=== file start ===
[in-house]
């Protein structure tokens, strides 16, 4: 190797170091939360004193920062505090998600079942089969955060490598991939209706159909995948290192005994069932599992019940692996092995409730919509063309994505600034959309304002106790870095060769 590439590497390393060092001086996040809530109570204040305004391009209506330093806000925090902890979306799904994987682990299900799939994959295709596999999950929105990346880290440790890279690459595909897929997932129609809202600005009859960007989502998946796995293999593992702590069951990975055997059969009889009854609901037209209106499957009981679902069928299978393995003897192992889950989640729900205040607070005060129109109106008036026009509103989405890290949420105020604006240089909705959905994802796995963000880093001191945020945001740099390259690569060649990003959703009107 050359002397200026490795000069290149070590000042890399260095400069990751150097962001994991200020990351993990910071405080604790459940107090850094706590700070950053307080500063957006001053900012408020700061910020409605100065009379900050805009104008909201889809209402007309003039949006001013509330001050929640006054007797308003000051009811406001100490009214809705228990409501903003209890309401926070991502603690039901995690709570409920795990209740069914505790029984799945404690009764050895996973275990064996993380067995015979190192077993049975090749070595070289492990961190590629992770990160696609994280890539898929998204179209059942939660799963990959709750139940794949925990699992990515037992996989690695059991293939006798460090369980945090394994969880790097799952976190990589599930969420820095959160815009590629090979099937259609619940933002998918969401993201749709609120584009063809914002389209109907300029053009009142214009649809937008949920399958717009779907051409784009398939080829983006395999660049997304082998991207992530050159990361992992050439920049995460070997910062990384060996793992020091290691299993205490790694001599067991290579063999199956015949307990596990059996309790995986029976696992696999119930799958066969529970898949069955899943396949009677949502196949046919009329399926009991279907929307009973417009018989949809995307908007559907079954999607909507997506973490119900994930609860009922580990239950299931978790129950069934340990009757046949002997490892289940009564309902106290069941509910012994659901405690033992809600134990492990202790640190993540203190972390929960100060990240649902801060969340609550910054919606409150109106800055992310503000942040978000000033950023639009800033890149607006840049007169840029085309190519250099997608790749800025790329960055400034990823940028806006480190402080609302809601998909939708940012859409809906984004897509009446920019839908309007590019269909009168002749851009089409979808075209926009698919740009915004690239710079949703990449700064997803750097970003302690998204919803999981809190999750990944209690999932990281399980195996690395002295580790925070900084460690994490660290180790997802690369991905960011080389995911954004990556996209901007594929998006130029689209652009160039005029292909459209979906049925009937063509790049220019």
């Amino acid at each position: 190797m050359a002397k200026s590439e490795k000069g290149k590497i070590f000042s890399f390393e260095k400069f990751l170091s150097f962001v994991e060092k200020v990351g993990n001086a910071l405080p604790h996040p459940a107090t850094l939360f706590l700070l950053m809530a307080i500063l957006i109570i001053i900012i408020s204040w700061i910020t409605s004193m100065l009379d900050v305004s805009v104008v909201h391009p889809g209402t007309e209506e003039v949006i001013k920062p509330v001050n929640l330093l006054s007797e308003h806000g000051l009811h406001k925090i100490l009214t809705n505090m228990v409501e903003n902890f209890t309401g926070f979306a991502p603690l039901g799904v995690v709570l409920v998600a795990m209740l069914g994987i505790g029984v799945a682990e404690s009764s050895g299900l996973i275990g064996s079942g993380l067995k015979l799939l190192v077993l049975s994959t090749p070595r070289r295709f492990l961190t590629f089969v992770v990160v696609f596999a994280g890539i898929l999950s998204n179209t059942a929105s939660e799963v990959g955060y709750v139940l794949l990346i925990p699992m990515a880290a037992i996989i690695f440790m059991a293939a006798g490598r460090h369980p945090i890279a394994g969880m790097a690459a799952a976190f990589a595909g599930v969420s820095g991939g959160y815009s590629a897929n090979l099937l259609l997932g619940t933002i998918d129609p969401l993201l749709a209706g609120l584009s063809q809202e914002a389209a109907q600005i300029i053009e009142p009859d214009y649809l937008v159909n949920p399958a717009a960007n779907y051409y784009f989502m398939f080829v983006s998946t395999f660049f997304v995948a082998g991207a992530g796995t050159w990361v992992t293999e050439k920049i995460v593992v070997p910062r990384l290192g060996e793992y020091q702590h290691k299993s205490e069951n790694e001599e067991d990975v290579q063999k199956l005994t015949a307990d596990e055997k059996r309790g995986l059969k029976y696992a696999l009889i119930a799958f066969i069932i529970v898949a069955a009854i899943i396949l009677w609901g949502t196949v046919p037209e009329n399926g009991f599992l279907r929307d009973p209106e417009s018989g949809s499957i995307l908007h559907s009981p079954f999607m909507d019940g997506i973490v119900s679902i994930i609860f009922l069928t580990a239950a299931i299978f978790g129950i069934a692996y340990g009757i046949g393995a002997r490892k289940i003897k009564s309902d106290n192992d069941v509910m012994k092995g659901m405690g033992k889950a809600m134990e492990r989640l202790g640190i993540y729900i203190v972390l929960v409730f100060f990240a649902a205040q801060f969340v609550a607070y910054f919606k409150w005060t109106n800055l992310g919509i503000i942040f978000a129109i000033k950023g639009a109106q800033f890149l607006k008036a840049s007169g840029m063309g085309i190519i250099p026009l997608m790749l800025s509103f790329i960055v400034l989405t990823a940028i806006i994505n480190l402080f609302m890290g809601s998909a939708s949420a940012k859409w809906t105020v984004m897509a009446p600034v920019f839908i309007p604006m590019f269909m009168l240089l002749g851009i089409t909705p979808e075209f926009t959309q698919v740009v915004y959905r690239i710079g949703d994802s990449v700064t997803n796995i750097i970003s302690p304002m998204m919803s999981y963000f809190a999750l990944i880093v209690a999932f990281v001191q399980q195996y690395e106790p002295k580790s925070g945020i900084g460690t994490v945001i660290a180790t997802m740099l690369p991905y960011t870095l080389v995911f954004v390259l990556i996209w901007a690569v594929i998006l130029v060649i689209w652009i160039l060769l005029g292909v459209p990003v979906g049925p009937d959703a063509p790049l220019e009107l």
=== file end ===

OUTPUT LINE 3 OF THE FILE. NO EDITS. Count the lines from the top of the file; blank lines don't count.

């Amino acid at each position: 190797m050359a002397k200026s590439e490795k000069g290149k590497i070590f000042s890399f390393e260095k400069f990751l170091s150097f962001v994991e060092k200020v990351g993990n001086a910071l405080p604790h996040p459940a107090t850094l939360f706590l700070l950053m809530a307080i500063l957006i109570i001053i900012i408020s204040w700061i910020t409605s004193m100065l009379d900050v305004s805009v104008v909201h391009p889809g209402t007309e209506e003039v949006i001013k920062p509330v001050n929640l330093l006054s007797e308003h806000g000051l009811h406001k925090i100490l009214t809705n505090m228990v409501e903003n902890f209890t309401g926070f979306a991502p603690l039901g799904v995690v709570l409920v998600a795990m209740l069914g994987i505790g029984v799945a682990e404690s009764s050895g299900l996973i275990g064996s079942g993380l067995k015979l799939l190192v077993l049975s994959t090749p070595r070289r295709f492990l961190t590629f089969v992770v990160v696609f596999a994280g890539i898929l999950s998204n179209t059942a929105s939660e799963v990959g955060y709750v139940l794949l990346i925990p699992m990515a880290a037992i996989i690695f440790m059991a293939a006798g490598r460090h369980p945090i890279a394994g969880m790097a690459a799952a976190f990589a595909g599930v969420s820095g991939g959160y815009s590629a897929n090979l099937l259609l997932g619940t933002i998918d129609p969401l993201l749709a209706g609120l584009s063809q809202e914002a389209a109907q600005i300029i053009e009142p009859d214009y649809l937008v159909n949920p399958a717009a960007n779907y051409y784009f989502m398939f080829v983006s998946t395999f660049f997304v995948a082998g991207a992530g796995t050159w990361v992992t293999e050439k920049i995460v593992v070997p910062r990384l290192g060996e793992y020091q702590h290691k299993s205490e069951n790694e001599e067991d990975v290579q063999k199956l005994t015949a307990d596990e055997k059996r309790g995986l059969k029976y696992a696999l009889i119930a799958f066969i069932i529970v898949a069955a009854i899943i396949l009677w609901g949502t196949v046919p037209e009329n399926g009991f599992l279907r929307d009973p209106e417009s018989g949809s499957i995307l908007h559907s009981p079954f999607m909507d019940g997506i973490v119900s679902i994930i609860f009922l069928t580990a239950a299931i299978f978790g129950i069934a692996y340990g009757i046949g393995a002997r490892k289940i003897k009564s309902d106290n192992d069941v509910m012994k092995g659901m405690g033992k889950a809600m134990e492990r989640l202790g640190i993540y729900i203190v972390l929960v409730f100060f990240a649902a205040q801060f969340v609550a607070y910054f919606k409150w005060t109106n800055l992310g919509i503000i942040f978000a129109i000033k950023g639009a109106q800033f890149l607006k008036a840049s007169g840029m063309g085309i190519i250099p026009l997608m790749l800025s509103f790329i960055v400034l989405t990823a940028i806006i994505n480190l402080f609302m890290g809601s998909a939708s949420a940012k859409w809906t105020v984004m897509a009446p600034v920019f839908i309007p604006m590019f269909m009168l240089l002749g851009i089409t909705p979808e075209f926009t959309q698919v740009v915004y959905r690239i710079g949703d994802s990449v700064t997803n796995i750097i970003s302690p304002m998204m919803s999981y963000f809190a999750l990944i880093v209690a999932f990281v001191q399980q195996y690395e106790p002295k580790s925070g945020i900084g460690t994490v945001i660290a180790t997802m740099l690369p991905y960011t870095l080389v995911f954004v390259l990556i996209w901007a690569v594929i998006l130029v060649i689209w652009i160039l060769l005029g292909v459209p990003v979906g049925p009937d959703a063509p790049l220019e009107l």